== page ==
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In Search of a Good Read
Durham, NC - Book reviews aren't dying. They're going online.
Duke Press officials say more blogs and websites are emerging to fill some of the gaps left by vanishing newspaper and magazine book reviews sections and as chain bookstores reserve their most prominent displays for publisher-promoted books.
That's good news for book fans, who often find that the most difficult thing in finding great literature is learning what's new out there.
For those in the publishing industry, the sites are a much needed area of attention. Laura Sell, senior publicist at Duke University Press, says online media are increasingly important as she works to bring attention to more than 100 new titles every year. In some ways, she told The Chronicle of Higher Education recently, Duke Press probably gets more attention for its books than it did 10 years ago. "There's all these niche markets that are easier to reach," she says.
Sell is also taking advantage of the fact that some newspapers and magazines (The Washington Post and The New Yorker, for example) have more space online to mention university press books than they ever did in print. "We're trying to work with the new sites and keep up with the old," she says.
NPR is also trying to fill some of the void by expanding its book pages with more reviews, lists, special series (authors' "buttonhole" book picks) and sections ("Books We Like").
Among the new crop of book-review bloggers, most have focused on fiction. Doug Perkul, a former executive with the New York Times and SPIN magazine, hopes serious readers will turn to his new blog, Lit Mob, to find reviews posted by a small army of reviewers. There are also sections where artists and local bookstores list their top picks.
In January, The New Republic this month also started a book review site, noting that it wants to better fulfill its mission as "a journal of politics and the arts." It should be good for nonfiction and serious fiction, predicts Duke Press' Sell.
Beyond the web, there are still other sources. C-SPAN's weekend program of "Book TV" is rich in new titles and author videos. The show's website has been expanded to encompass a great online library of readings and book fair events that can make finding good books less of a chore.
There's also professional publications such as the Library Journal, a national library publication that reviews about 300 books an issue, mostly prior to publication.
University professors are another source. For example, behavioral economist Tyler Cowen at George Mason University shares thoughts on his favorite books on his blog.
Librarians at Duke say they often use proprietary services like Book Review Digest and specialty databases such as the Religious Studies Review to scan summarized book reviews and read "state of the field" reviews on an area of study. Fortunately, these are also databases that Duke computer users can access. The New York Review of Books and the Times Literary Supplement can also be accessed through the Duke Libraries website.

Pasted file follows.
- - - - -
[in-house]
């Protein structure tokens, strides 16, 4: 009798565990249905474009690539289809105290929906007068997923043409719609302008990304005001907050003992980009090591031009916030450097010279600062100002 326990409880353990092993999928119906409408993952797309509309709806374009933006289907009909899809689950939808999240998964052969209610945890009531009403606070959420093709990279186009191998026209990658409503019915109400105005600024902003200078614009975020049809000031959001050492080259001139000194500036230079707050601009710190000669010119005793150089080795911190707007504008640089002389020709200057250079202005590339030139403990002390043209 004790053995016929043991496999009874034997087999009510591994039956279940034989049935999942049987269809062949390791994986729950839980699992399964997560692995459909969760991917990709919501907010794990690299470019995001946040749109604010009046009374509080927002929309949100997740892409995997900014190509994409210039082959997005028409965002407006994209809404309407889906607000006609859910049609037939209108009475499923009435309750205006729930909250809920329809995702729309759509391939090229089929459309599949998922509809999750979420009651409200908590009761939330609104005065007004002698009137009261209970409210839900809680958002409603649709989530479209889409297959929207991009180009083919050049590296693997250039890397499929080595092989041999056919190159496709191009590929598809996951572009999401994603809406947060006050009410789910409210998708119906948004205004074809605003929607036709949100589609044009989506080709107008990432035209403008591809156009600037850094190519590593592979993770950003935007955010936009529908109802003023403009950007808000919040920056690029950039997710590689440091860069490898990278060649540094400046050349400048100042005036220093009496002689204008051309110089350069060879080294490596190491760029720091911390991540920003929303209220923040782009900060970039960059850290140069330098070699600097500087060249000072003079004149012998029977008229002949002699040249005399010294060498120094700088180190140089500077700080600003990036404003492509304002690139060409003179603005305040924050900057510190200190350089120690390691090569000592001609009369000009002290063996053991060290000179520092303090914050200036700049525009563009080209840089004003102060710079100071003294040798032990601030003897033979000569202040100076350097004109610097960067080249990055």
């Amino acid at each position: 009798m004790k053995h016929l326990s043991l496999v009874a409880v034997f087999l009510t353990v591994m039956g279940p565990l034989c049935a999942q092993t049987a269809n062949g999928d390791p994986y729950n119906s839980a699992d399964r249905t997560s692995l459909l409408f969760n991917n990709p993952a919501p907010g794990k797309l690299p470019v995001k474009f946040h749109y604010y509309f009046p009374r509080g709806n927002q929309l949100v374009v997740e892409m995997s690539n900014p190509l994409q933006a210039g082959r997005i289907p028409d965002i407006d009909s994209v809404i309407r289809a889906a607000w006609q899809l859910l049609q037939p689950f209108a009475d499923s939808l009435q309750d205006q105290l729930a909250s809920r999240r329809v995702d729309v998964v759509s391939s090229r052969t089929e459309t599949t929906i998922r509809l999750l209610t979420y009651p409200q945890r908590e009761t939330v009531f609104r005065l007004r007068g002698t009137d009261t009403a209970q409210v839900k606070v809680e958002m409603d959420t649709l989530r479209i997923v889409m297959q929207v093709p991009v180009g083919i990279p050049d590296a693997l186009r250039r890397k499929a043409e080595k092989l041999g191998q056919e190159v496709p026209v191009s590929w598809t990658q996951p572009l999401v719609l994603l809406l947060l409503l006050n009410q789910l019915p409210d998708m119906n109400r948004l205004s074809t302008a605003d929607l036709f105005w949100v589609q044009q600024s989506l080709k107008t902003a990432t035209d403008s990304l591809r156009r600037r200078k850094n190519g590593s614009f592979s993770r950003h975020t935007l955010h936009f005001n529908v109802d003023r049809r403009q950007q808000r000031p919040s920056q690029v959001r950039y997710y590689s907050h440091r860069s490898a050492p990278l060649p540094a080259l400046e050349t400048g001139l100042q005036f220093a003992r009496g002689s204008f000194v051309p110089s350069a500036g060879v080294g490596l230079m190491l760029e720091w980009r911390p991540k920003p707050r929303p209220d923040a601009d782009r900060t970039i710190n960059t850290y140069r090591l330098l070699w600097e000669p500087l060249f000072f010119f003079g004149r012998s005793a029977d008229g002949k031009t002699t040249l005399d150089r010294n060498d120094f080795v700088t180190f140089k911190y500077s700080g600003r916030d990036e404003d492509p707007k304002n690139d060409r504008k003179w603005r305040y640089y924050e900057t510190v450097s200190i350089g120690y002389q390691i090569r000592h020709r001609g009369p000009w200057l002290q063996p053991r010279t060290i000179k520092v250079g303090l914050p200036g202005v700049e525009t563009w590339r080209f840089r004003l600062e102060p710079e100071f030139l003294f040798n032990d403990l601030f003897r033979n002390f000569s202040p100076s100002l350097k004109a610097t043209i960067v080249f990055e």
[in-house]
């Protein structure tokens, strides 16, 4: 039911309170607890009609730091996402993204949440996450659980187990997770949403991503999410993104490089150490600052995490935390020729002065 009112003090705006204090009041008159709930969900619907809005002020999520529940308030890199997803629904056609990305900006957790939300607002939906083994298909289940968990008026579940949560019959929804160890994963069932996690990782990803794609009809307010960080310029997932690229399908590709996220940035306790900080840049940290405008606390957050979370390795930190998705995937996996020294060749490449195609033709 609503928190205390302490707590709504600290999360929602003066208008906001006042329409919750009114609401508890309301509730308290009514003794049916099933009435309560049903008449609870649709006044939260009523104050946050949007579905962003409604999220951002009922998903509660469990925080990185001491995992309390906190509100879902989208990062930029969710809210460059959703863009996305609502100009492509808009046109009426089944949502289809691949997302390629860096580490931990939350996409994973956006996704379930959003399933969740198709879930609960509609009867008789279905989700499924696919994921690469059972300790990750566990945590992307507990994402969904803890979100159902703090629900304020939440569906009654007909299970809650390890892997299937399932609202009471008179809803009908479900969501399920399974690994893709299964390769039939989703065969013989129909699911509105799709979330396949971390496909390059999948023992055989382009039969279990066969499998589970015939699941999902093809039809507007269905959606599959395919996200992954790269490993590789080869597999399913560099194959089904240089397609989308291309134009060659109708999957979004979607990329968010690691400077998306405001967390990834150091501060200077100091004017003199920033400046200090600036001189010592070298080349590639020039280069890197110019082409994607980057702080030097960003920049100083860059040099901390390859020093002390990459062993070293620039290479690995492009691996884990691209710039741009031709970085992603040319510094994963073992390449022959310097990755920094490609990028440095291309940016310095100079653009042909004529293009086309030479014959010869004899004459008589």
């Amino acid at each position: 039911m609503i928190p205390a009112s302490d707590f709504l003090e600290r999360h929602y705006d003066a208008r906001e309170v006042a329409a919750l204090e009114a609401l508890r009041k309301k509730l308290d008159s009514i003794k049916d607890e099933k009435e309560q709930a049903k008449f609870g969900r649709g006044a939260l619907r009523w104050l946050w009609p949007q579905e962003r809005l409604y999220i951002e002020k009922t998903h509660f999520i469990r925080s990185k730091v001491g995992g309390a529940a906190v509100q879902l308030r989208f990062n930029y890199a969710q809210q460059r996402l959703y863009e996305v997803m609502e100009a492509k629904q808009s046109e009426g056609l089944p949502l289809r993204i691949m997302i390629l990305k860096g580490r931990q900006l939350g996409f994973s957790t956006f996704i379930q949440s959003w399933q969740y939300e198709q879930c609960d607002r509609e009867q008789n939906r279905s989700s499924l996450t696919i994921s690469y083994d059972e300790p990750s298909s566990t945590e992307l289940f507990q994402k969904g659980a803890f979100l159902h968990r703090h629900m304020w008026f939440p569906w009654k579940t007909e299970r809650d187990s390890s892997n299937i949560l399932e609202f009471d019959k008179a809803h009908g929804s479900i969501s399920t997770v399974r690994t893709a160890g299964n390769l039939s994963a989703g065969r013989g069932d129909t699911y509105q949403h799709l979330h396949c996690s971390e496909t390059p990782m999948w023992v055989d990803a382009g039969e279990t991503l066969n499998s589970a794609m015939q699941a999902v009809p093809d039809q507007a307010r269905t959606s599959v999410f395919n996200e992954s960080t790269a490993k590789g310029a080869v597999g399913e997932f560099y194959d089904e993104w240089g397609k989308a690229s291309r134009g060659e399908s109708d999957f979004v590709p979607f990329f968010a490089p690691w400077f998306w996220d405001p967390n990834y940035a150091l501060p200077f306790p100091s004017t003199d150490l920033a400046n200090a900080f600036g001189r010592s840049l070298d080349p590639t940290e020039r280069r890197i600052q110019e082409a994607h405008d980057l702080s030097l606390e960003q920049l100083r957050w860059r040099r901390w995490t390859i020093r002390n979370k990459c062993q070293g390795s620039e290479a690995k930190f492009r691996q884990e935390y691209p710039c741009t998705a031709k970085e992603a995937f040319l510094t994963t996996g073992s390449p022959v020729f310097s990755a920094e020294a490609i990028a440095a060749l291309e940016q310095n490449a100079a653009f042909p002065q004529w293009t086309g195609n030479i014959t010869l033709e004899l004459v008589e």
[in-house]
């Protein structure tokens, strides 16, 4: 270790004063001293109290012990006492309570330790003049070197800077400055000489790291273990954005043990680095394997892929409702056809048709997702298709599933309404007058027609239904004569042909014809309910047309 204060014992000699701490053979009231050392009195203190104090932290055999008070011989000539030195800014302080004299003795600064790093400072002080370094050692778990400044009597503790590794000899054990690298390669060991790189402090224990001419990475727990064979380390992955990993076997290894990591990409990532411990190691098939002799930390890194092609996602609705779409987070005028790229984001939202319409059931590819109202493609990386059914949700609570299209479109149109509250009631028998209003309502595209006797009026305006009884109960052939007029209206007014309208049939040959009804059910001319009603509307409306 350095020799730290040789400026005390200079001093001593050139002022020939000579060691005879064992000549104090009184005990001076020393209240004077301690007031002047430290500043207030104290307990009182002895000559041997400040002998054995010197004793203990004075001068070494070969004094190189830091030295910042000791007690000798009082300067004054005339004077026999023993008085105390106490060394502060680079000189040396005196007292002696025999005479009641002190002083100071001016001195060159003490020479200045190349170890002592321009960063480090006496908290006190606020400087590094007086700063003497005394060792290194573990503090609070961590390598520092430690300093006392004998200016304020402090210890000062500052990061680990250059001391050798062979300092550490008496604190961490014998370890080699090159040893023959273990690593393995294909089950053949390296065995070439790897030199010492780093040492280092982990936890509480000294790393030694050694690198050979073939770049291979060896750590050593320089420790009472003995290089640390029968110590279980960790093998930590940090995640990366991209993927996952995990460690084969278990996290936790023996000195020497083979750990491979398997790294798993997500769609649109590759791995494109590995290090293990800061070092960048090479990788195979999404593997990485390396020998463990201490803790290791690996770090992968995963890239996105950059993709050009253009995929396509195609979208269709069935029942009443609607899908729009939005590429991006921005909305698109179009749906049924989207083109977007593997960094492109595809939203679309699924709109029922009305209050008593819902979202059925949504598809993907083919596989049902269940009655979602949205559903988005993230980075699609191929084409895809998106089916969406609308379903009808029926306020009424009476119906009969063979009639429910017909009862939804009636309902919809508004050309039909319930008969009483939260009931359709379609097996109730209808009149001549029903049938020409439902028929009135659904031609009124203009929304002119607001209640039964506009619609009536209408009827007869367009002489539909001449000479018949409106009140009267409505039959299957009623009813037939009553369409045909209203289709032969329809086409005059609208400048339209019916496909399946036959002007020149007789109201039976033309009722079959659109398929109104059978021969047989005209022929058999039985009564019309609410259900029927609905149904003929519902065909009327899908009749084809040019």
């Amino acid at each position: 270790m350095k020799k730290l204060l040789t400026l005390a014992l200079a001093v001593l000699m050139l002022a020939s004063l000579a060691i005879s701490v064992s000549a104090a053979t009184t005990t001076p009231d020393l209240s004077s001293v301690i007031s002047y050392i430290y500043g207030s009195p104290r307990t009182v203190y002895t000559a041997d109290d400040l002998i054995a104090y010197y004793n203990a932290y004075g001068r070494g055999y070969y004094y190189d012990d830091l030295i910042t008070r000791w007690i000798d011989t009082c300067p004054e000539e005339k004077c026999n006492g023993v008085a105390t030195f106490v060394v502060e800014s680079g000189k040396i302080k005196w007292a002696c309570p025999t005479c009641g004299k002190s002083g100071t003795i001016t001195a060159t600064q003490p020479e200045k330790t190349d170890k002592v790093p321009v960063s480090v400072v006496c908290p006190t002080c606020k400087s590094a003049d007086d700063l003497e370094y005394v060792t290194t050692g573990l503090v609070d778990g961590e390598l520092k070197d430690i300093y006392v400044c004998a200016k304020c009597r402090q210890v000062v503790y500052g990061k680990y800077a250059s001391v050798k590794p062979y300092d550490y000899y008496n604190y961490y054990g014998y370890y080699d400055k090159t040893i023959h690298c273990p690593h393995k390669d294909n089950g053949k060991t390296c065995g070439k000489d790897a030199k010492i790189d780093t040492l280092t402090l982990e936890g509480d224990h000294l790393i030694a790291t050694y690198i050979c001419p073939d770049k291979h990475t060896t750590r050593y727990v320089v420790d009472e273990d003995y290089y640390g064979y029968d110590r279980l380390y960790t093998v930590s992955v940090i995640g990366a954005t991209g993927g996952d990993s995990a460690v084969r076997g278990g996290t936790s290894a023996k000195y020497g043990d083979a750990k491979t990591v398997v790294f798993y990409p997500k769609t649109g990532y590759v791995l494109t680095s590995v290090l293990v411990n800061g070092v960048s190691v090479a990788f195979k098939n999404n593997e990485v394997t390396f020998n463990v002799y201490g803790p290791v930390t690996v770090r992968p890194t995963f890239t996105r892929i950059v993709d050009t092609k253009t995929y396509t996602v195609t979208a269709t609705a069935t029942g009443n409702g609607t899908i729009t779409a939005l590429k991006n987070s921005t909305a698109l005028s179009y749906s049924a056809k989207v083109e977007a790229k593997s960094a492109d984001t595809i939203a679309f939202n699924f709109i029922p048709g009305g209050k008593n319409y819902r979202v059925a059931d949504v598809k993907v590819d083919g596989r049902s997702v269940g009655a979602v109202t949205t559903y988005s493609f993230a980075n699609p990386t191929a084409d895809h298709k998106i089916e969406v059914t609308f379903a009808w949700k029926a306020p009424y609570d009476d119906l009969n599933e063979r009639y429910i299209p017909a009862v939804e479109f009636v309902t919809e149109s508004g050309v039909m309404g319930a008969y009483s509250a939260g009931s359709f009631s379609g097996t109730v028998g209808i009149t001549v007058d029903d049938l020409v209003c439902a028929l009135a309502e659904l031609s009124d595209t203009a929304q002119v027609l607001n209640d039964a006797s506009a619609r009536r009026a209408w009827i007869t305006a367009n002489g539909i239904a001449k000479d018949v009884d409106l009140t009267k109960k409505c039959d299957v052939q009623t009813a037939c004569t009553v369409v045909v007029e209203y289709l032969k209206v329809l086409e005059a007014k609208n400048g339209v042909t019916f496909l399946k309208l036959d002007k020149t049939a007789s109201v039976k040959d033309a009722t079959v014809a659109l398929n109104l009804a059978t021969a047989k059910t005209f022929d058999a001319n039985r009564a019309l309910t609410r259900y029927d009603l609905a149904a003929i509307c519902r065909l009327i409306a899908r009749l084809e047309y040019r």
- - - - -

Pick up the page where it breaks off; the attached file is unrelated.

In addition to the subscription services, Divinity School librarian Roger Loyd uses the websites of online booksellers (Amazon, Barnes & Noble and others) to get the sort of "feet-on-the-ground" reviews from lay readers that point him to books of permanent value. Amazon uploads both positive and negative reviews from sources like Publishers Weekly.
Loyd is also a fan of social media sites like LibraryThing, which the Wall Street Journal has called "a sort of MySpace for bookworms." Readers list their personal libraries and post short personal reviews of favorite books. Although there's a charge for listing more than 200 books, anyone can read the reviews. "People who post their lists often create their selections of recommended reading in a field, which can be discovered by some creative searching," says Loyd.
There are several new entries in this field, including Bookarmy, which uses the power of social networking to help you share and discover books based on your interests. Set up similar to the music service Pandora, BookLamp.org finds titles based on your reading history. weRead touts having helped more than three million readers discover "books, authors and friends."
Another boon to readers is basic web search. Librarian Loyd says he frequently turns to Google if he is looking for book reviews. "I often just type it into a search by author and title, or by ISBN, and then look at the first page or two of results and click through to the reviews," he says.
Still, until the web produces a "Grand Central Station" for book reviews, the best place to see a great sampling of reviews, at least of university-press fare, may be Laura Sell's own blog http://www.dukeupress.typepad.com/. This is where you'll find out how Duke books are affecting cultural and political thought, as well as listings of author events and great ideas for what to read next.
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